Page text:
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View Full Version : Conventional Slab Vs Post Tension Slab


hyperlitejb
09-15-2011, 11:36 AM
Buddy is looking to build a house, and looking for opinions on his slab options. Any advice for him?

TexMax
09-15-2011, 11:40 AM
Pier and beam ;)

http://discussions.texasbowhunter.com/forums/showthread.php?t=219613

Double Rods
09-15-2011, 11:51 AM
I wouldn't put a post tension slab under a doghouse! Go with conventional.

125Dad
09-15-2011, 12:14 PM
I wouldn't put a post tension slab under a doghouse! Go with conventional.

Why do you say that ?


I would have a structural engineer design one after a soil report was done.

glpoe1
09-15-2011, 12:19 PM
Why do you say that ?


I would have a structural engineer design one after a soil report was done.

Post Tension is the only way we can keep a house foundation together in some parts of Snyder. The conventional slabs crack due to the soil being to unstable around here. I have aconvention slab for our new house but we are on a calechie hill (rock). Have that engineering study done, you won't regret it.

Saxet Nomad
09-15-2011, 12:21 PM
I wouldn't put a post tension slab under a doghouse! Go with conventional.

I've heard this with many builders when we were building a few years ago...

Bily Lovec
09-15-2011, 12:21 PM
Pier and beam ;)

http://discussions.texasbowhunter.com/forums/showthread.php?t=219613

FOR THE WIN ;)b

125Dad
09-15-2011, 12:28 PM
Post Tension done right Is the best way IMO.

froghunter
09-15-2011, 12:54 PM
i would put piers under a convetional slab.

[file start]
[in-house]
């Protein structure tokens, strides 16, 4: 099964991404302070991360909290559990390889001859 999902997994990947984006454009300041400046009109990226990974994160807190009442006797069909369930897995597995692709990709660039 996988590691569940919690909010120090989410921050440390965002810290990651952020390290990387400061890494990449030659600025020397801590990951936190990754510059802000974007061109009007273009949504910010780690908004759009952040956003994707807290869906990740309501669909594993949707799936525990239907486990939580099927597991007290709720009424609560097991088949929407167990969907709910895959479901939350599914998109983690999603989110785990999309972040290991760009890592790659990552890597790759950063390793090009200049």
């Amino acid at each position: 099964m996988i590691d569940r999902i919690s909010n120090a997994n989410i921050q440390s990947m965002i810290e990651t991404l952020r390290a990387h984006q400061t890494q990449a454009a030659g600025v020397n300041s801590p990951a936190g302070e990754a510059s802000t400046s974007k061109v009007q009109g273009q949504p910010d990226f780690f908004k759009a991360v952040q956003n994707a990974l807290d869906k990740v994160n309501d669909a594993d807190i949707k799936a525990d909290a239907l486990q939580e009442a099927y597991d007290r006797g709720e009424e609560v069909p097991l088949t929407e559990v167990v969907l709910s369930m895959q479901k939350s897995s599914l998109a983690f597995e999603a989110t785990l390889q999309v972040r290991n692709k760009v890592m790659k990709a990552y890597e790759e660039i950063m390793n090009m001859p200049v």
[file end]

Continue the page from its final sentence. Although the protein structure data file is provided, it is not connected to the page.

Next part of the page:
i have seen post tension slabs fail. i have even seen one that literaly broke in half. i may just be old school but i would not go with post tension. i would also highly recomend an engineer as well.

Snakelover
09-15-2011, 12:59 PM
I would have a structural engineer design one after a soil report was done.^^^This.^^^

I had my house built in 1998. Soil tests were done and a foundation engineer was consulted. I got a post-tension slab with beams and piers. My area is known for expansive soils and notorious for foundation problems. I may be the only person in Rockwall that has a house as old as mine and still no cracks in the drywall. ;)b

ZZ Pops
09-15-2011, 01:50 PM
I certainly agree with those who recommend hiring an engineer to assess the soil conditions and then design an appropriate foundation. It could be the best money ever spent.

Another thought:
Several years ago, I worked for an engineering testing firm, mostly designing and testing concrete. That job was a real eye-opener for me, especially as it related to the actions of concrete suppliers and foundation builders, and the quality, or lack of it, applied to the construction of private home foundations. Some concrete workers had no concept at all of the importance of mixing and proper handling of ready mix - mostly, they tried to do a job that finished well. Meaning that it looked good. Some mix plants had minimal ethics and would send out mixes that were almost worthless - after all, who would know the difference?

I suppose the message here, is that the type of foundation is important, but any can fail if improperly constructed or made of weak material. If I were building a home with a concrete foundation, I'd insist on strict specifications and include a requirement that the concrete be properly tested.

lameduck
09-15-2011, 01:58 PM
Buddy is looking to build a house, and looking for opinions on his slab options. Any advice for him?

I see you are in Hockley, is this where he is going to build?

125Dad
09-15-2011, 03:03 PM
I certainly agree with those who recommend hiring an engineer to assess the soil conditions and then design an appropriate foundation. It could be the best money ever spent.

Another thought: